In and Out of London Or, the Half-holidays of a Town Clerk

Loftie, W. J.





THE removal of such a landmark as Northumberland House must be the cause of a certain amount of regret. Sorrow is much tempered, however, by an examination of the interior of the building. If ever a building could be said to have put its best foot first, it was this. The centre of the Strand front, and the turrets at either end, are all that was beautiful or interesting in the whole house. After them, any enthusiasm which might have been felt for its preservation had to depend on the historical, sentimental, and archaeological associations of the place. And they are but meagre. The fact that Northumberland House is the last of a row of palaces which once began at Baynard's Castle, in the City, and ended at Westminster Hall, gave it a claim to our regard. Within the walls one or two remarkable events took place, and General Monk here held some of his meetings with the Royalists before the restoration of Charles II. And the plan, which was of the type known in France as , becomes extinct


among us by the demolition. It would not be easy to say any more than this in its favour. It was as ugly, as inconvenient, and probably as uncomfortable a family residence as any in London. Many people are by no means convinced of the expediency of removing it; and it may turn out that the public will not gain materially by the sacrifice. It must be remembered that not only do we take away a relic of antiquity with a fair amount of historical interest attaching to it, but we do so at the expense of half a million of money; and, as far as we are aware, no very commendable design for utilising the site acquired at such an expense both of feeling and of cash has yet been put forward.

The history of Northumberland House has been detailed more or less correctly in almost every London newspaper within the last two years, and is to be found, with less, rather than more, correctness, in all the London guide-books. In reality, however, there is very little to tell about it. The street front only towards the Strand bore any traces of the work of Bernard Janson or Gerard Christmas, and even this was greatly altered and not improved. It had over the oriel the initials and badges of Algernon Seymour, who was Duke of Somerset for fourteen months, from to , and who had inherited the representation of the Percies on the death of his mother some five-and- twenty years before. His daughter, Lady Elizabeth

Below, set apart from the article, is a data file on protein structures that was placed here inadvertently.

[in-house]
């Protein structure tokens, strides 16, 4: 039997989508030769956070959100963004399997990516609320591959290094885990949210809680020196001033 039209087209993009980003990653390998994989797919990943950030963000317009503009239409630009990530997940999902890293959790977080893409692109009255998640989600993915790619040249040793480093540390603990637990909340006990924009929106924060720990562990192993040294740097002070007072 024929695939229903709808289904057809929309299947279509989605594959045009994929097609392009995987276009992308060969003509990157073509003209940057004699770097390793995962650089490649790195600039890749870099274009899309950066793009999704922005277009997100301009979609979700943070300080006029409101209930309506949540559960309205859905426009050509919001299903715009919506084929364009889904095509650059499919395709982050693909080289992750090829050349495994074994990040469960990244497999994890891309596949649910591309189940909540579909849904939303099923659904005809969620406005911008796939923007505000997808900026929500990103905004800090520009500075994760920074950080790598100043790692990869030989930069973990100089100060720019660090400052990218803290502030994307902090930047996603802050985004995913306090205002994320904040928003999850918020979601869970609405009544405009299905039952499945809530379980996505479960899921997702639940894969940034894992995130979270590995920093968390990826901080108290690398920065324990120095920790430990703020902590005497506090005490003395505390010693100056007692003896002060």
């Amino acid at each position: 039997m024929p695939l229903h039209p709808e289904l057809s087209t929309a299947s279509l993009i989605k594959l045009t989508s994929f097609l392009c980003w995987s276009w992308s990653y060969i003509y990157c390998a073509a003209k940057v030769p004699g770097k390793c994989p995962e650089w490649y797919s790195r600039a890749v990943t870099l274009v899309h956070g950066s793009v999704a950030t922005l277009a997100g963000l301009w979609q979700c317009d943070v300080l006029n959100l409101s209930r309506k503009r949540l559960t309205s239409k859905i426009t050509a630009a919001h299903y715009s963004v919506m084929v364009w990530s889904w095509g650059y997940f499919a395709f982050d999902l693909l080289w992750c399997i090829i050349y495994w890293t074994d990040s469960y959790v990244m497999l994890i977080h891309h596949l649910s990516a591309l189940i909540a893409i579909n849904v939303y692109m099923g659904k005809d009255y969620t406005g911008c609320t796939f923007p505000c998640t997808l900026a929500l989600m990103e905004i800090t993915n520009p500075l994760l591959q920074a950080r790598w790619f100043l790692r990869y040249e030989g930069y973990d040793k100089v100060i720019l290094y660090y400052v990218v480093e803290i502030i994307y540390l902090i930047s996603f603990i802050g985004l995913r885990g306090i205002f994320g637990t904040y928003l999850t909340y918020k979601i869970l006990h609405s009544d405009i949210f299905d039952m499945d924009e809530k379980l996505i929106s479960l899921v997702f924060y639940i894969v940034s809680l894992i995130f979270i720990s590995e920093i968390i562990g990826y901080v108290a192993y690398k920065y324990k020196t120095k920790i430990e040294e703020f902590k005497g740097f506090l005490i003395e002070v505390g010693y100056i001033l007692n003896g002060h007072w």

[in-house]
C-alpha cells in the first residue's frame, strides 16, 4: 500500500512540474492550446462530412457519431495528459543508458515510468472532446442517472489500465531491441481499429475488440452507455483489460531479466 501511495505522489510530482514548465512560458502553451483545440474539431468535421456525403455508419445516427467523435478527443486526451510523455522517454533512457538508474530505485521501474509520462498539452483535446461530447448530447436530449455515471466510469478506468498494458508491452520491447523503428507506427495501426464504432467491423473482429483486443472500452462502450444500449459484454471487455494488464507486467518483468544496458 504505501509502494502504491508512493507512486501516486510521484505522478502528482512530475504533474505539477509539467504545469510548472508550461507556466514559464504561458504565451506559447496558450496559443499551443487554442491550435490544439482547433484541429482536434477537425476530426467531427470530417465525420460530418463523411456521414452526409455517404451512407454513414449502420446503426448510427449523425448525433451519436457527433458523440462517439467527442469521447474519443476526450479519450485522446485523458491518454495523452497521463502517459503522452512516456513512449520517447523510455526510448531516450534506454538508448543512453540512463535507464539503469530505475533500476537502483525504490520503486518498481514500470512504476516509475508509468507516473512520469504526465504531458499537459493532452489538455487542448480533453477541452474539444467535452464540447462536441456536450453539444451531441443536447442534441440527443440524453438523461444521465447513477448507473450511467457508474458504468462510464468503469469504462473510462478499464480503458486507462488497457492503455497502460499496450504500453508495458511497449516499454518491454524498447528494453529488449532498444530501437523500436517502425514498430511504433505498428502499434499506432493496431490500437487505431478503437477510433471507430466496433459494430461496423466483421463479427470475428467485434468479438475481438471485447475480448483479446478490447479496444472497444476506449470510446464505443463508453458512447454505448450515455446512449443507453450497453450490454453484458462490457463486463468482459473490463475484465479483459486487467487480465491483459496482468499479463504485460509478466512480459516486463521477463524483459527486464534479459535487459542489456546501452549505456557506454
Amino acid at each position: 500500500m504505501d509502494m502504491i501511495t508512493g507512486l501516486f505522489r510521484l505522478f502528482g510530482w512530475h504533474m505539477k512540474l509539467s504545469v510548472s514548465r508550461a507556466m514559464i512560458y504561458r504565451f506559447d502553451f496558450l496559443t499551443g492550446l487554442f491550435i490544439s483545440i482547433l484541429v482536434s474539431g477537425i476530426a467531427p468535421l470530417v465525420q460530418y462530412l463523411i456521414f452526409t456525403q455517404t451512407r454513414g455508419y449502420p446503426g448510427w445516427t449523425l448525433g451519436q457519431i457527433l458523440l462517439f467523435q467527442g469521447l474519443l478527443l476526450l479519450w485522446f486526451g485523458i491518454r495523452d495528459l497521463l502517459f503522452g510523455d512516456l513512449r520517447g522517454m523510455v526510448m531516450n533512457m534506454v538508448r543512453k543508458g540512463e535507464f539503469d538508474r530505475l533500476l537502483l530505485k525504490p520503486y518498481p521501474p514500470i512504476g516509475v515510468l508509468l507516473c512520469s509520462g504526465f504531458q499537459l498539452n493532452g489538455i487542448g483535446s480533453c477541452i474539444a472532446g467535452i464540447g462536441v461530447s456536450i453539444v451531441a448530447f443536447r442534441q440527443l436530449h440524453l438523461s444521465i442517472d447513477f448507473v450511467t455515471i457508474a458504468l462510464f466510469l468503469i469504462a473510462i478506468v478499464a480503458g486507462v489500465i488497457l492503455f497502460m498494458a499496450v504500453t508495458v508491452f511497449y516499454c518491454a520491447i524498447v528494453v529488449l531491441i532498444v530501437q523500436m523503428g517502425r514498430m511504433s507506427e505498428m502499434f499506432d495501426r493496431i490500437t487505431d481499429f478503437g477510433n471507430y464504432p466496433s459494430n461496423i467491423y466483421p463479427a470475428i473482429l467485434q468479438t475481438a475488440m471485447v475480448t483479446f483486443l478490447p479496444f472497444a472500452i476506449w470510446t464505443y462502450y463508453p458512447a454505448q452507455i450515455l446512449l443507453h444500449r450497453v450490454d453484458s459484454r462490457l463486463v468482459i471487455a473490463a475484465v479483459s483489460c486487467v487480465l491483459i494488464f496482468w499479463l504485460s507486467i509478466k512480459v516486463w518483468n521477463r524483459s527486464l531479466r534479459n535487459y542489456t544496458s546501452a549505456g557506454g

Smithson, carried on the reparation and alteration of the house in conjunction with her husband, who was the first Duke of Northumberland of the present family. In their time probably the corner turrets were lowered to the height they had before the demolition. Towards the end of the last century any marks of antiquity remaining were carefully wiped off the exterior, and a fire some few years ago completed the transformation of the interior. The side next the Strand had originally an open-work parapet, formed of the letters of a motto, probably that of the busy and scheming Henry Howard, Surrey's second son, who was Earl of Northampton during ten years before , and who built the house. A letter fell down in , during the passage of the funeral of Queen Anne of Denmark from Somerset House, and killed a bystander, for which reason the other letters were removed. At least so runs the story, with the impossible addition that it was the letter S from Esperance en Dieu; how the Percy motto came on the parapet more than twenty years before the Percies themselves came into the house, we are not informed. In fact, to judge from a letter quoted in the recent Report of the Historical Manuscripts Commission, the family had no town house at this time, for one of them writes in to Lord Middlesex to excuse himself from calling on him, because he has no house nearer town than Syon. There is some difficulty, too, in the received accounts


of the descent of Northampton House, first to Suffolk and then to Northumberland. Mr. Craik expressly states that the Earl who built it gave it as a New Year's gift to his grandnephew, the second Earl of Suffolk; but it is not easy to believe that Northampton did anything so generous except for a consideration. Lord Suffolk again gave it away. Perhaps it was a kind of white elephant. It must have always been expensive to keep up. But Suffolk's son-in-law was well able to make use of the gift. From his time it is identified with the fortunes of the Percies, and during the Commonwealth and afterwards was the scene of many of those dubious but apparently successful efforts which the tenth Earl made for keeping himself in power under any form of government. His granddaughter, the wife of the Duke of Somerset, and the favourite of Queen Anne, is immortalised as much by Swift's hatred as by her strange history and great possessions. It was when the Irish Dean lampooned her for her red hair, warning England to beware of carrots from Northumberland, and accusing the Duchess of complicity in the murder of her second husband, the victim of Konigsmark, that he cut himself off for ever from all chances of a seat on the bench of Bishops.

Northumberland House must have been singularly unsuited to the requirements of family life at the present day. The street front was practically separated from the rest of the house, and contained